St. Gregory kids spread love


Many of us take eating a good old-fashioned PB&J sandwich for granted, overlooking the filling American staple. For those less fortunate, however, peanut butter is not only filling, it’s also a great source of nutrition due to its high fat and protein content.

Now, thanks to students at St. Gregory the Great Catholic School in Bluffton, who spread the love by collecting 908 jars of the stuff, more area families will find be able to spread the delicious, nutritious goodness.

Some St. Gregory teachers volunteered at the food bank Second Harvest during spring break, said third-grade teacher Paulina Tawil. While stocking the food bank, they learned that people predominantly donate canned vegetables. While those are welcome, the food banks “don’t always get what is really necessary.”

Second Harvest staffers told the volunteers that what they wanted was peanut butter, an excellent non-perishable source of protein, but they never seemed to have enough on hand.

When she went back to teaching after the break, Tawil asked the school’s principal, Sister Canice Adams, if they could turn the drive into a school-wide competition, with the classes in each grade vying against one another for a prize. Sister Canice, who said the school does monthly service projects for area nonprofits, agreed and motivated the students with daily announcements on how many jars of peanut butter they had collected.

About two weeks after the collection began, the seventh graders had collected the most peanut butter. They won a “dress down” day, when they will get to wear their regular clothes instead of uniforms. They also won an afternoon off from school to play ball or take part in other fun outdoor activities, Sister Canice said. She plans on hanging out with them, too.

The sister called the effort “amazing,” and said all of the students “were very excited about it, not just because of the contest, but because they felt they were helping children their ages." She said many of them raised money to buy the peanut butter by doing chores around the house.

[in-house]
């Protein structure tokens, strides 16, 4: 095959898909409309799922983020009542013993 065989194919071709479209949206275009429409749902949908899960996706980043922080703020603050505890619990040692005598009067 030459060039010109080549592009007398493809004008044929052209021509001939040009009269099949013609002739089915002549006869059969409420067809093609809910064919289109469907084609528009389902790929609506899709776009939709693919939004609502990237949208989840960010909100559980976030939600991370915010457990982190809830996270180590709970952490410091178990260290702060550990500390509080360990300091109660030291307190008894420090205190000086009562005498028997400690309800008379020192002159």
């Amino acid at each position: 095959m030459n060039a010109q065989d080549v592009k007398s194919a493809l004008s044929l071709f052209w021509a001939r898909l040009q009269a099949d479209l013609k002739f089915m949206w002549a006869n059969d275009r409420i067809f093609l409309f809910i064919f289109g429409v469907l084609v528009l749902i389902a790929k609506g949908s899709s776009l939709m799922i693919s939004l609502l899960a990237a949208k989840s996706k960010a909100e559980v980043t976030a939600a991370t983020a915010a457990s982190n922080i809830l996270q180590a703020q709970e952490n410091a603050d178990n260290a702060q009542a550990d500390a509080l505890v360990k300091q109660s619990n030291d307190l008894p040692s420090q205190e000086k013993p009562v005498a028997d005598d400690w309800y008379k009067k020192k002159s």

Once the competition began, Tawil said, “the stores in the area couldn’t keep peanut butter on the shelves.” More than one grocery employee asked a child purchasing a big supply what in the world they were planning to do with all of it.

Students shared information – at least with others in their class – about which stores had peanut butter on sale, Tawil recalled.
In just about two weeks, the students had collected 1,211 pounds of the stuff. Though they knew the school was having a peanut butter drive, the Second Harvest folks really weren’t prepared when Tawil delivered all that creaminess and crunchiness, Sister said. “Paulina said they had such shocked looks on their faces. They had no clue they’d be getting that many jars.”

Did you know that:

  • People who become hysterical when peanut butter sticks to their palate have arachibutyrophobia.
  • Americans on the West Coast prefer chunky peanut butter, whereas those in the East Coast like it creamy.
  • The average American boy eats 1,500 peanut butter sandwiches before reaching the age of 18.
  • With very high pressure and temperature, peanut butter can be transformed into diamonds.
  • The world's largest peanut butter and jelly sandwich was created on Nov. 6, 1993, in Peanut, Pa., and 40-feet long.